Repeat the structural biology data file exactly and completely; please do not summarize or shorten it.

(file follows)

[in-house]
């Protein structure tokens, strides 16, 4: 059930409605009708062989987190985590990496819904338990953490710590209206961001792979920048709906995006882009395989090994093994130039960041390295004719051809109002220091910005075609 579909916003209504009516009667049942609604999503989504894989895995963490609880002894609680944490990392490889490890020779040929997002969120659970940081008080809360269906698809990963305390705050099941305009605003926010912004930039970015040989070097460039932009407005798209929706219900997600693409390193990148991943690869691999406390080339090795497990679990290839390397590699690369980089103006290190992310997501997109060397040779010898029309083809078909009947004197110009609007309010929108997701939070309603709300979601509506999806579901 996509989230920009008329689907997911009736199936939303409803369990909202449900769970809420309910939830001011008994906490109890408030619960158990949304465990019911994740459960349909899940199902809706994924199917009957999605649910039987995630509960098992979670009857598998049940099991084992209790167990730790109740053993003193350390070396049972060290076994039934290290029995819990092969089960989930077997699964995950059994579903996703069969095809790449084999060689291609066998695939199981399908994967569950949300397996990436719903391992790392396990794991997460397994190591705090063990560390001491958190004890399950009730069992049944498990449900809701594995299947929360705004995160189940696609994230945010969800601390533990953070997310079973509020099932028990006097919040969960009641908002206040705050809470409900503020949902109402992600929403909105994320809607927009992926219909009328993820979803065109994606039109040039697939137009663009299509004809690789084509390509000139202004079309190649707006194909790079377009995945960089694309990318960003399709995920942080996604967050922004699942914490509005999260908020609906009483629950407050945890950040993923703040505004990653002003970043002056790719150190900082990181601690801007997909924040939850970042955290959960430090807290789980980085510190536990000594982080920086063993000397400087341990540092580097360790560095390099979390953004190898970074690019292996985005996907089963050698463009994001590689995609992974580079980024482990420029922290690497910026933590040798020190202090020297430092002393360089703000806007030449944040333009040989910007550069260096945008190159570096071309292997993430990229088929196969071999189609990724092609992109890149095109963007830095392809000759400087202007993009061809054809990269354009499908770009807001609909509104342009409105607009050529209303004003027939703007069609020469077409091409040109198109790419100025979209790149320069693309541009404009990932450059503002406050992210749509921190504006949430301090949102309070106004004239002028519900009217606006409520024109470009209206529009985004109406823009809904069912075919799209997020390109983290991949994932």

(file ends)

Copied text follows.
[in-house]
């Protein structure tokens, strides 16, 4: 059930409605009708062989987190985590990496819904338990953490710590209206961001792979920048709906995006882009395989090994093994130039960041390295004719051809109002220091910005075609 579909916003209504009516009667049942609604999503989504894989895995963490609880002894609680944490990392490889490890020779040929997002969120659970940081008080809360269906698809990963305390705050099941305009605003926010912004930039970015040989070097460039932009407005798209929706219900997600693409390193990148991943690869691999406390080339090795497990679990290839390397590699690369980089103006290190992310997501997109060397040779010898029309083809078909009947004197110009609007309010929108997701939070309603709300979601509506999806579901 996509989230920009008329689907997911009736199936939303409803369990909202449900769970809420309910939830001011008994906490109890408030619960158990949304465990019911994740459960349909899940199902809706994924199917009957999605649910039987995630509960098992979670009857598998049940099991084992209790167990730790109740053993003193350390070396049972060290076994039934290290029995819990092969089960989930077997699964995950059994579903996703069969095809790449084999060689291609066998695939199981399908994967569950949300397996990436719903391992790392396990794991997460397994190591705090063990560390001491958190004890399950009730069992049944498990449900809701594995299947929360705004995160189940696609994230945010969800601390533990953070997310079973509020099932028990006097919040969960009641908002206040705050809470409900503020949902109402992600929403909105994320809607927009992926219909009328993820979803065109994606039109040039697939137009663009299509004809690789084509390509000139202004079309190649707006194909790079377009995945960089694309990318960003399709995920942080996604967050922004699942914490509005999260908020609906009483629950407050945890950040993923703040505004990653002003970043002056790719150190900082990181601690801007997909924040939850970042955290959960430090807290789980980085510190536990000594982080920086063993000397400087341990540092580097360790560095390099979390953004190898970074690019292996985005996907089963050698463009994001590689995609992974580079980024482990420029922290690497910026933590040798020190202090020297430092002393360089703000806007030449944040333009040989910007550069260096945008190159570096071309292997993430990229088929196969071999189609990724092609992109890149095109963007830095392809000759400087202007993009061809054809990269354009499908770009807001609909509104342009409105607009050529209303004003027939703007069609020469077409091409040109198109790419100025979209790149320069693309541009404009990932450059503002406050992210749509921190504006949430301090949102309070106004004239002028519900009217606006409520024109470009209206529009985004109406823009809904069912075919799209997020390109983290991949994932």